In today’s day and age, companies are constantly looking for ways to create a competitive advantage over their competitors. One common strategy is to collaborate with various partners such as suppliers, vendors, etc. But the increase in collaborations with partners doesn’t occur without the potential of risk that can significantly damage the company’s brand and reputation, lead to regulatory penalties, and can ultimately miss their customers’ expectations which can impact the health of the business overall.
In order to avoid these pitfalls and to leverage this strategy to deliver maximum value, it’s critical for companies to not only have complete visibility into the potential risks of third-party collaborations but also have a complete understanding of how to best manage risk based on its appetite for risk.
Benefits of a properly management third-party collaboration strategy can result in:
- Enhanced understanding and appreciation of shared business goals;
- Improved alignment of services to business goals;
- Protection against poor service delivery through more fluid relationship management;
- Improved competitive advantage through efficiency gains and knowledge sharing;
- Reduced cost by selecting the right relationships that work cost-efficient and offering the right to audit.
Other than having good internal governance over the third-party relationships by appointing board level ownership and implementing policies and procedures, companies can also consider implementing a Third-Party Audit Program.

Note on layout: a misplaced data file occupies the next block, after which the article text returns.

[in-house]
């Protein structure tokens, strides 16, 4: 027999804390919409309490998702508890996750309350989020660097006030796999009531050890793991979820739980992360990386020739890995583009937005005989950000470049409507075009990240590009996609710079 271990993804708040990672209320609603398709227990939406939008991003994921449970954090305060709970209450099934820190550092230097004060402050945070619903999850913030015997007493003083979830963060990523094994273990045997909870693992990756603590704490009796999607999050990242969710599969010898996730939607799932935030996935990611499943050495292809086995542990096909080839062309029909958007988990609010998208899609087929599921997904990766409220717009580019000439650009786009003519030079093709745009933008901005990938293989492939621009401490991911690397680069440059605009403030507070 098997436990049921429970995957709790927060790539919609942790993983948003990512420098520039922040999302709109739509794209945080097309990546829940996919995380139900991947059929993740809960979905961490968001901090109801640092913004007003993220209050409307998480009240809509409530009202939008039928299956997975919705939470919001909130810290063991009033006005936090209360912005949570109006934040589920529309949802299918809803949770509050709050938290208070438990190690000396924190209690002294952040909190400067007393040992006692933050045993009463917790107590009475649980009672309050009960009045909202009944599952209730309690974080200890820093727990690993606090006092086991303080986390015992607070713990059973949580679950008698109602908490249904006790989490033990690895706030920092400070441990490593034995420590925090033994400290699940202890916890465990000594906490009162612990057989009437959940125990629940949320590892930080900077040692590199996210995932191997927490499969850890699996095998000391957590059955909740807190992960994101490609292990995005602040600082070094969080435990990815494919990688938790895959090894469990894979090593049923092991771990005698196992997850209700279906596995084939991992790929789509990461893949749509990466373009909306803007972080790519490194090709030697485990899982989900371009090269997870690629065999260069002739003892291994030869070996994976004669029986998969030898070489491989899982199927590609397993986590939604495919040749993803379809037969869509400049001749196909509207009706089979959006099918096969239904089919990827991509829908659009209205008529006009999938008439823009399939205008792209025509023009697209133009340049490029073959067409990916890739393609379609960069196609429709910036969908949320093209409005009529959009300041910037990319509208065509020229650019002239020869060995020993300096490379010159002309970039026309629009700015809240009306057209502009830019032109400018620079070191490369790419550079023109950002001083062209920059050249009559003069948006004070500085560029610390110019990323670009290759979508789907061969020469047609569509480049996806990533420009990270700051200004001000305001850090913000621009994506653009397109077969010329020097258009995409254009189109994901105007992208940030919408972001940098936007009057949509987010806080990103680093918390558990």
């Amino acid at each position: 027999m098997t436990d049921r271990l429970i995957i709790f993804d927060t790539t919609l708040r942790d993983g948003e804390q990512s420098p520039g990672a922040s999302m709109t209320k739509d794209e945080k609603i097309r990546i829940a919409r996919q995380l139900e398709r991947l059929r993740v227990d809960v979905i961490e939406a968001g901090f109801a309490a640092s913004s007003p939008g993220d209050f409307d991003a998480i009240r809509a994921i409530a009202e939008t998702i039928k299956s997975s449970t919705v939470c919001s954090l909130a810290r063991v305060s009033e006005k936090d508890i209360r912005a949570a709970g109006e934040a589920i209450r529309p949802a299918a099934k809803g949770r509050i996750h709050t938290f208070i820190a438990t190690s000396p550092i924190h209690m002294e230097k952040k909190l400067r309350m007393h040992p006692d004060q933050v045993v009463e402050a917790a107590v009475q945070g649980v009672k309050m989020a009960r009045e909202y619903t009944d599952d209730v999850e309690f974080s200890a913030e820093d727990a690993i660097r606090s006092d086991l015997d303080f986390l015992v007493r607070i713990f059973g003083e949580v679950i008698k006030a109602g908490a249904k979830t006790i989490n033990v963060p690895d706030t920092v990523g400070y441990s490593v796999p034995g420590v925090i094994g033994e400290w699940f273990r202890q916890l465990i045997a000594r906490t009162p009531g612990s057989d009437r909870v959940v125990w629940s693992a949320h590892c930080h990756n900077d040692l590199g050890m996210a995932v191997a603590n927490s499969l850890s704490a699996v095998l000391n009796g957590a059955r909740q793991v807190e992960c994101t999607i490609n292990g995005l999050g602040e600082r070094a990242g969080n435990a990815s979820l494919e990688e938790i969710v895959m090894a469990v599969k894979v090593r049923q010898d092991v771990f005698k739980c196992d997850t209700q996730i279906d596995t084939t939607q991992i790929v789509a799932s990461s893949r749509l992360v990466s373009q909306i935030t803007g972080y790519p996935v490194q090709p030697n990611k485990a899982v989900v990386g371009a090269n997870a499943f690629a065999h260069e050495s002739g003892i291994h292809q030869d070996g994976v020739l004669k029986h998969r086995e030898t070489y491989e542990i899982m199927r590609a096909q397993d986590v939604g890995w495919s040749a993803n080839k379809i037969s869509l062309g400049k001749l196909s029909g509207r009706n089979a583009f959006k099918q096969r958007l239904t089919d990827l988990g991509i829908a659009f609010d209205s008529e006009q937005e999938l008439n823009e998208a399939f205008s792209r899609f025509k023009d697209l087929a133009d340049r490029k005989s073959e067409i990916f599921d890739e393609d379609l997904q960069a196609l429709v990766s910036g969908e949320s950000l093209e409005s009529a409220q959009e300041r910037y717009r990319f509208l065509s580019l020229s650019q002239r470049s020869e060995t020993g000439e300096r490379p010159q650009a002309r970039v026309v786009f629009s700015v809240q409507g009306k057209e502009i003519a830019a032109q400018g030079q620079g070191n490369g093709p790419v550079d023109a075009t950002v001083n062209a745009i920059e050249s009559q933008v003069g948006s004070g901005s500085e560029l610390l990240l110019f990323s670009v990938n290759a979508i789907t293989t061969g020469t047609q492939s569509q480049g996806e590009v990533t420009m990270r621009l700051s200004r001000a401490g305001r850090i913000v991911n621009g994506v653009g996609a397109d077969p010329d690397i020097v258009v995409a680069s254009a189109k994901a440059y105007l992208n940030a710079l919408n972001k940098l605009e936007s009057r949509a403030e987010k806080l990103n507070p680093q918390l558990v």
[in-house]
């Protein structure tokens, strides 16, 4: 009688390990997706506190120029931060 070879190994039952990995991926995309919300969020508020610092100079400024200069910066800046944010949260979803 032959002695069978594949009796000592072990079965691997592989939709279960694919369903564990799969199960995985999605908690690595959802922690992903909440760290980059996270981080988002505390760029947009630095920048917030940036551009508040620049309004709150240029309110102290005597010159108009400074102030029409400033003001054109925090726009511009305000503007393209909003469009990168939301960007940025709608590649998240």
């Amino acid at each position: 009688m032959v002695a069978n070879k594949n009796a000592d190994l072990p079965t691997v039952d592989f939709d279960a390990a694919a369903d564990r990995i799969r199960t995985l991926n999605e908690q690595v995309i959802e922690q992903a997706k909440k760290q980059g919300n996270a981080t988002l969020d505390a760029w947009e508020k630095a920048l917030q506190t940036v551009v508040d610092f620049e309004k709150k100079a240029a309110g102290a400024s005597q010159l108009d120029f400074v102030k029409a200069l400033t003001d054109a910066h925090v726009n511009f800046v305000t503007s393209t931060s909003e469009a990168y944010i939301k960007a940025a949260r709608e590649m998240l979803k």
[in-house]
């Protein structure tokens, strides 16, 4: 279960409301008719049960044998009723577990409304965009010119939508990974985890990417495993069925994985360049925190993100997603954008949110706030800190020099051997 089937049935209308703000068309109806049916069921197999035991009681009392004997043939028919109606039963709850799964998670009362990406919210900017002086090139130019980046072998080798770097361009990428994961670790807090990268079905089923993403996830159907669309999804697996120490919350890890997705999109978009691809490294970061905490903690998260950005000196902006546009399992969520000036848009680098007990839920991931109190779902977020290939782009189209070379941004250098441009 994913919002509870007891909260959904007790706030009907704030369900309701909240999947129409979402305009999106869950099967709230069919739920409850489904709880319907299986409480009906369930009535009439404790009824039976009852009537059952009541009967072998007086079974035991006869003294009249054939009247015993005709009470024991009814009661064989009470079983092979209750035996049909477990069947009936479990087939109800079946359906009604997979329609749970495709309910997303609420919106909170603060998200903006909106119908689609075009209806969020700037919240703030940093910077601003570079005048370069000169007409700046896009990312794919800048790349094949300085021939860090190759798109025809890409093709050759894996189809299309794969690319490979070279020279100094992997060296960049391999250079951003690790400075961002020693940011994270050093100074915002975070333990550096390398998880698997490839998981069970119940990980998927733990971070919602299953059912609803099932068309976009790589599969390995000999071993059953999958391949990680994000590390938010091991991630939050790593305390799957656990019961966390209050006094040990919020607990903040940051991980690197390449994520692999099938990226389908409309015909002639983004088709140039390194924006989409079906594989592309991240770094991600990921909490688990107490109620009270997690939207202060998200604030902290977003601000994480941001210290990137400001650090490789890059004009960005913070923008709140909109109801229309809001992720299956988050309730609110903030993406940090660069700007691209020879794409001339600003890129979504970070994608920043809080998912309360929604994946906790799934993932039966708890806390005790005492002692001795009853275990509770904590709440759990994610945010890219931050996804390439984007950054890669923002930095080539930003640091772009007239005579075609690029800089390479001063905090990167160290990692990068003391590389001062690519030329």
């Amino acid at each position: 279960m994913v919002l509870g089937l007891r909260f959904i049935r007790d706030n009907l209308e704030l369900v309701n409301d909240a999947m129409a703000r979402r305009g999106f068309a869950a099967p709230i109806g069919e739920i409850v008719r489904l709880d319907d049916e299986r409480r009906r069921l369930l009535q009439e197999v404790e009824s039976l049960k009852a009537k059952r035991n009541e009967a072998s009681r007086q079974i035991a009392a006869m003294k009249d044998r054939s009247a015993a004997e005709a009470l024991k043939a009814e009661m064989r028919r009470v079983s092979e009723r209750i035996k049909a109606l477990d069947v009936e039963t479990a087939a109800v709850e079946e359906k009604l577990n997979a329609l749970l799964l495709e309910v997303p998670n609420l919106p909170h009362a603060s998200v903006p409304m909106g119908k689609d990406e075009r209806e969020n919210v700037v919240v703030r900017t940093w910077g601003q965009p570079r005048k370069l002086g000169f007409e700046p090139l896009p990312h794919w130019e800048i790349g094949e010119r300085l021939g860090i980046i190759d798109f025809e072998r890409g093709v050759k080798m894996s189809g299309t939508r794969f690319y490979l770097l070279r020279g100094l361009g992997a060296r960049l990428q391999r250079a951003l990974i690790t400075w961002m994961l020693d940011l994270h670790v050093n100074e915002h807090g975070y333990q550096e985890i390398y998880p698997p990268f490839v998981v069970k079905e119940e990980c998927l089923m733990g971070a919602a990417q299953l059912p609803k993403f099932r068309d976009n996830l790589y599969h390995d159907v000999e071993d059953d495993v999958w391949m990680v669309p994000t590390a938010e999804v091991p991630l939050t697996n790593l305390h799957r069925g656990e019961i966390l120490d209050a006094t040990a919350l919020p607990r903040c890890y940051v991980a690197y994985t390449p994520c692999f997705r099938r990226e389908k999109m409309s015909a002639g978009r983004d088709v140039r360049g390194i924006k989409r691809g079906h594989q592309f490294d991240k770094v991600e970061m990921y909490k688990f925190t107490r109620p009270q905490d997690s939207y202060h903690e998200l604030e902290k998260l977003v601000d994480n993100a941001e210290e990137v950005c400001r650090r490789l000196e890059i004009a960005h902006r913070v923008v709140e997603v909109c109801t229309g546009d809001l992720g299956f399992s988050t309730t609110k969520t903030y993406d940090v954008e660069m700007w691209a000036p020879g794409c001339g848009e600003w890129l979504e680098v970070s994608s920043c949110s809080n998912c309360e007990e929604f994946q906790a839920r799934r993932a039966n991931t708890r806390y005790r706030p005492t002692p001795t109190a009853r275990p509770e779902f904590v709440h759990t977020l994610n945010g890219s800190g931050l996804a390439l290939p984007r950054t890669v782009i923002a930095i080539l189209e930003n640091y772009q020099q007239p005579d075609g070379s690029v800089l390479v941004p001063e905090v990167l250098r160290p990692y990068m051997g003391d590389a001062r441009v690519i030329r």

The Case for a Third-Party Audit Program
To audit or not to audit? Many companies don’t even consider this question of the perception of audit programs are generally negative, as companies are afraid that these programs will disrupt the normal course of business and hurt vendor and supplier relationships.
However, if executed properly, implementing a third-party audit program to evaluate the compliance of targeted high-risk third-party relationships can bring value to both partners by:
Strengthening of the relationship between the partners, thereby improving trust and agreeing to mutually beneficial improvements in the current way of working;
- Improving the mutual understanding and awareness of relevant contractual clauses and possible underlying interests;
- Resolving potential misalignments or different interpretations of contractual clauses;
- Highlighting opportunities to align contract incentives, allowing both parties to get more value out of the contract and possibly increase more volume as a result.
The Anatomy of the Audit Process
The audit process consists of five phases:
- The third-party, client, and audit partner should first agree to the inspection timeline.
- Then the audit partner should send a data request customized for the risks specific to the third-party and discusses with the third-party to ensure each request is understood and will be provided.
- The third-party should then prepare an information request for the inspection and provide the data to the audit partner.
- The audit partner then analyzes the data prior to any fieldwork is performed to ensure fieldwork time is used as efficiently as possible for both the audit partner and the third-party.
- The audit partner will also ask any questions they have on the data provided to them and may request additional data if needed.